"I bet a guy."
"That doesn't help me, Titanic. What was the bet, for crying out loud?"
"Some loudmouth. World traveler, he was. Said he'd seen you at St. George's, at Deal and at Muirfield. You know, the British Open. Said you were long, as in l-o-n-g. The old starched collar tells me to go get Jim Barnes, Arthur Havers and Mac Smith. Says I could stretch their drives back-to-back-to-back, and even then I'd never be close to Sir Walter. I mean, he's telling me this like he's a professor or something. Now, you can guess where this is going, boys. The son of a gun says I'll never outhit you in a million years. Shoot. Walter, I couldn't resist. Had to make the bet. Darned if I didn't bet the bastard I could do it twice in one day. I bagged one at 7 and could have tied the ribbon on it at 12, you know, when you knocked it on there with a mid-mashie." He lifted his champagne flute and took a long sip. "Hell, fellas, I just waited until 17 for some drama."
"You mean you weren't even trying to win?" I asked, interrupting him. "You were 2 down at 17. You could have pulled it out, especially with Haig in the sand."
"Son, I had 500 bucks bet with your buddy Walter here. I had $5,000 bet with Mr. Great Britain over there. And look around this room, kid," he said, craning his neck. "I bet these folks that your friend's first shot would be a hook." His eyes were darting everywhere, searching for new pigeons like a newly licensed hunter out to bag the limit the first day of the season. "I bet he'd smell of Scotch when he showed up. Bet he'd talk to a dame before he hit a shot. Oh, he had me a little worried when he addressed that thing, but when he backed off...kid, when he backed off, I knew it was my day. I mean, I even bet Mr. British Open over there that Haig would birdie number 7. I gave your pal the damn putt, for Pete's sake. But trust me, kid, it was for a good cause. I got over $10,000 in here." He gently patted the right front pocket of his plus fours.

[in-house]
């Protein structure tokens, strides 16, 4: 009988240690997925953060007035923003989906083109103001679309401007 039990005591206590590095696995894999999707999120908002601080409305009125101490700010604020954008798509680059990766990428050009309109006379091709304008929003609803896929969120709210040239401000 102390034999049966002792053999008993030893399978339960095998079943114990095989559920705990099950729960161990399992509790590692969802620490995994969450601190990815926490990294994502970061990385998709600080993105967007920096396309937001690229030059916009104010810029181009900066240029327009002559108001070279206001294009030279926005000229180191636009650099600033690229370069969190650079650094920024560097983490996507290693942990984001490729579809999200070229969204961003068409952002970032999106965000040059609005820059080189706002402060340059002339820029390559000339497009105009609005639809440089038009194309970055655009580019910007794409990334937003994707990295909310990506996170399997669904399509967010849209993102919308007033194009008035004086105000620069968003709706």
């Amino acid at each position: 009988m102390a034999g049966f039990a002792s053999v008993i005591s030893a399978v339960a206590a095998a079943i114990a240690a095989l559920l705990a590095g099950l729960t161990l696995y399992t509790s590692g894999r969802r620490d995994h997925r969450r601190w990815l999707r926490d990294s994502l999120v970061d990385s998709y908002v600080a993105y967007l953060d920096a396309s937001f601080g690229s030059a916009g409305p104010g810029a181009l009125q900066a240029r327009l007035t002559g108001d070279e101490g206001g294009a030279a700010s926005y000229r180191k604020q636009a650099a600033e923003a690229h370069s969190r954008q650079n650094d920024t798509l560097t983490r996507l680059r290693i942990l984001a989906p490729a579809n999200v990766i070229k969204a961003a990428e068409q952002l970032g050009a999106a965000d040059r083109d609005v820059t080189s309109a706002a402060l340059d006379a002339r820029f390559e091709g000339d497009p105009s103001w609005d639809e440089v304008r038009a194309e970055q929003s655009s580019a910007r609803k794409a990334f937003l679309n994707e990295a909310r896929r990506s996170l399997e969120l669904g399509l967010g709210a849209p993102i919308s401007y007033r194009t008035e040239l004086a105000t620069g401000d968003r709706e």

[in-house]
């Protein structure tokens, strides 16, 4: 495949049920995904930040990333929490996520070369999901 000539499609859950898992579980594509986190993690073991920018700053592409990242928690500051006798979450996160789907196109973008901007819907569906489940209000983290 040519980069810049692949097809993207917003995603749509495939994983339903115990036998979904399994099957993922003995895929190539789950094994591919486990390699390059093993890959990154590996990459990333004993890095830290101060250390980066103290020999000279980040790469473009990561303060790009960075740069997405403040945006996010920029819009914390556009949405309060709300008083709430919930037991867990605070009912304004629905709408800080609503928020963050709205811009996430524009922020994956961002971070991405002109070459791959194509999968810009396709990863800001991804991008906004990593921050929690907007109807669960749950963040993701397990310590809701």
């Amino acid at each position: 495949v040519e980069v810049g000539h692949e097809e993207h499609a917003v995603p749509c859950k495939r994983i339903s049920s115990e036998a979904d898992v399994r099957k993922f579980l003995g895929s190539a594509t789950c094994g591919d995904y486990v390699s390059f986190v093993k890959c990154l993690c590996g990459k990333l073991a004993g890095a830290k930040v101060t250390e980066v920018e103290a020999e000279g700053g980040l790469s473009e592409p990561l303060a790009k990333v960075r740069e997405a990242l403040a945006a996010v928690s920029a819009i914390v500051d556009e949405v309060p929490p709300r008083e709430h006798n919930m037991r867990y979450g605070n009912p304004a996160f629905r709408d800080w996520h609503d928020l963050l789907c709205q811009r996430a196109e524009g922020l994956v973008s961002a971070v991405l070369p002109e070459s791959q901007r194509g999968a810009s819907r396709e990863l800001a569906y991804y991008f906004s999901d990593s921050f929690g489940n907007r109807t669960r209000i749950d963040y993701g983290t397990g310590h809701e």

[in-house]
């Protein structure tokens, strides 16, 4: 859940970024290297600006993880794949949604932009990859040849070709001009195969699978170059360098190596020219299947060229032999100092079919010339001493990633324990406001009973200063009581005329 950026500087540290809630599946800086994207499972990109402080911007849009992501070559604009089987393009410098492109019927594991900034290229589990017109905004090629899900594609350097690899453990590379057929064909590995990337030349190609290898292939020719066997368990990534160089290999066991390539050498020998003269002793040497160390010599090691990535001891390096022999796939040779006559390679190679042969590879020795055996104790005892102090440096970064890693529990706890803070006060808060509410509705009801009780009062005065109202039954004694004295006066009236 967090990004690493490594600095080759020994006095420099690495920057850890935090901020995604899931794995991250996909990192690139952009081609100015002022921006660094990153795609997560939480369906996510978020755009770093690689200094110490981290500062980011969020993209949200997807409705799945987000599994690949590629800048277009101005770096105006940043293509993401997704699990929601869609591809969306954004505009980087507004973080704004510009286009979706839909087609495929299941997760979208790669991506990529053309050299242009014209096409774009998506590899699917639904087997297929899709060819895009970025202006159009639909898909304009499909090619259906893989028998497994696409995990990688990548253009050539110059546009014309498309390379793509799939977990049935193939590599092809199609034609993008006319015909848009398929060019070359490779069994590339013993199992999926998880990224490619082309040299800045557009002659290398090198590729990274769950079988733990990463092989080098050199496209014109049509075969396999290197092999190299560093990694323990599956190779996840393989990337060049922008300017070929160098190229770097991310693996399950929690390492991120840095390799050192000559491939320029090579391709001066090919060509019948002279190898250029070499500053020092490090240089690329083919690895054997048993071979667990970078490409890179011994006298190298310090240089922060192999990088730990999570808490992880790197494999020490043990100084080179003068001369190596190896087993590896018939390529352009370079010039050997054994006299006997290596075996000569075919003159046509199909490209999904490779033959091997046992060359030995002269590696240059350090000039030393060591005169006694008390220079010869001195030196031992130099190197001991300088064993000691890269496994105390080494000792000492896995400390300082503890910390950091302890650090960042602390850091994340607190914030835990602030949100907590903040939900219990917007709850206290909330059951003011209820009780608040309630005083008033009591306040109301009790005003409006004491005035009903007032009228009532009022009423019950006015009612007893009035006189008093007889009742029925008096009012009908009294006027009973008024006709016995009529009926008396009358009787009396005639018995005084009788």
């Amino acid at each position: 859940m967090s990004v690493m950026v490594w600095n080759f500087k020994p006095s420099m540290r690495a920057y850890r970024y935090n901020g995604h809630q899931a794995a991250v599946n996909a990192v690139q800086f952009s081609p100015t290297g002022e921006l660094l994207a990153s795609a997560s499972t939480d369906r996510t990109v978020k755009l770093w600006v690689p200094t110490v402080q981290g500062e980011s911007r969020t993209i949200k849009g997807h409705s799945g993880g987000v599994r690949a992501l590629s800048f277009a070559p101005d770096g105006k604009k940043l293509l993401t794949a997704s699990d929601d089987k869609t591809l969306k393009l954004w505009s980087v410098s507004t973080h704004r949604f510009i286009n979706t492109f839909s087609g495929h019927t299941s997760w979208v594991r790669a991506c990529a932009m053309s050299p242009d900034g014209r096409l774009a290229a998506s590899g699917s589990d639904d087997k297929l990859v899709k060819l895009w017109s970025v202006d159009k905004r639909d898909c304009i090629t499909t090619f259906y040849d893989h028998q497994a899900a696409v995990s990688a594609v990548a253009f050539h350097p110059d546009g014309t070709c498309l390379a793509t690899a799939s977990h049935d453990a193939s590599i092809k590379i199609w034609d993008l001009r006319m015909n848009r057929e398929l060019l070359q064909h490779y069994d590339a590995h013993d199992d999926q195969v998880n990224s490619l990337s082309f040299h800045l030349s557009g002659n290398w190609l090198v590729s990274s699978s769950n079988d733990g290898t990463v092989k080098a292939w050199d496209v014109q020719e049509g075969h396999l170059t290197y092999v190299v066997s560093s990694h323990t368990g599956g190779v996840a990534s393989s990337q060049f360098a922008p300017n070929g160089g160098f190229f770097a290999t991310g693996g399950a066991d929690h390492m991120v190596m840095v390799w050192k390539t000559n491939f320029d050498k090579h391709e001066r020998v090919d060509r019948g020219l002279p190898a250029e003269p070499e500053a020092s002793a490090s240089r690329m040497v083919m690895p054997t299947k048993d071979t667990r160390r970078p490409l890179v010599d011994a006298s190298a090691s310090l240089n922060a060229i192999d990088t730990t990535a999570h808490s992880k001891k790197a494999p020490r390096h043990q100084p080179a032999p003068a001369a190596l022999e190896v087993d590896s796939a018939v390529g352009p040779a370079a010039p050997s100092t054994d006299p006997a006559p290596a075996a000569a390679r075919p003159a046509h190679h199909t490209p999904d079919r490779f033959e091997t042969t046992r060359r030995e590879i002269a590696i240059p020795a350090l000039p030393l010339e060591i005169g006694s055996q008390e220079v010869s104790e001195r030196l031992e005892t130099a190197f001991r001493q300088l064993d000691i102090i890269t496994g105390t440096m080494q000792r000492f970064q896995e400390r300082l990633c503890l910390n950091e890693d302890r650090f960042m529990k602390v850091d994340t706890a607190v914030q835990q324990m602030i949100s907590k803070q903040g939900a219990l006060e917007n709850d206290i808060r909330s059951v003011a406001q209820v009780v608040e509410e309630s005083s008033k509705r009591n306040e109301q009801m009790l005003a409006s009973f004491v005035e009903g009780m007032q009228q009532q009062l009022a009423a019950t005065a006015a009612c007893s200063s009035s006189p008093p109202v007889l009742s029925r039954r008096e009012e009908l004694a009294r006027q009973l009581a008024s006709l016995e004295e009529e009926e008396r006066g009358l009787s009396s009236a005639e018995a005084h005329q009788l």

Haig looked at Titanic, then he leaned over and whispered in my car, "Isn't this guy beautiful, junior?"
Hagen steered me out of the lodge and back toward the limousine. Spec was there, ready to roll. We wound through Del Monte Forest, back into the fog. When we emerged, the sunlight was blinding. Spec pulled up to the back door of the clubhouse as if no time had passed.
Hagen was out of the car as soon as it stopped. I rushed after him, chasing him back inside. By the time I reached the bar, he was already back to work, the unaffected expression on his face a clever cover for our covert mission.
"That little jaunt, junior," he cautioned me, "was on the quiet. So mum's the word. I don't know what Jones would think of me and Titanic putting on that show out back."
Haig drifted again to the stories about Jones and their match in Florida. When he talked, there was not a hint of worry in his voice; there were no second thoughts, no compunctions about our visit with Titanic Thompson. Haig was free and easy, floating on air.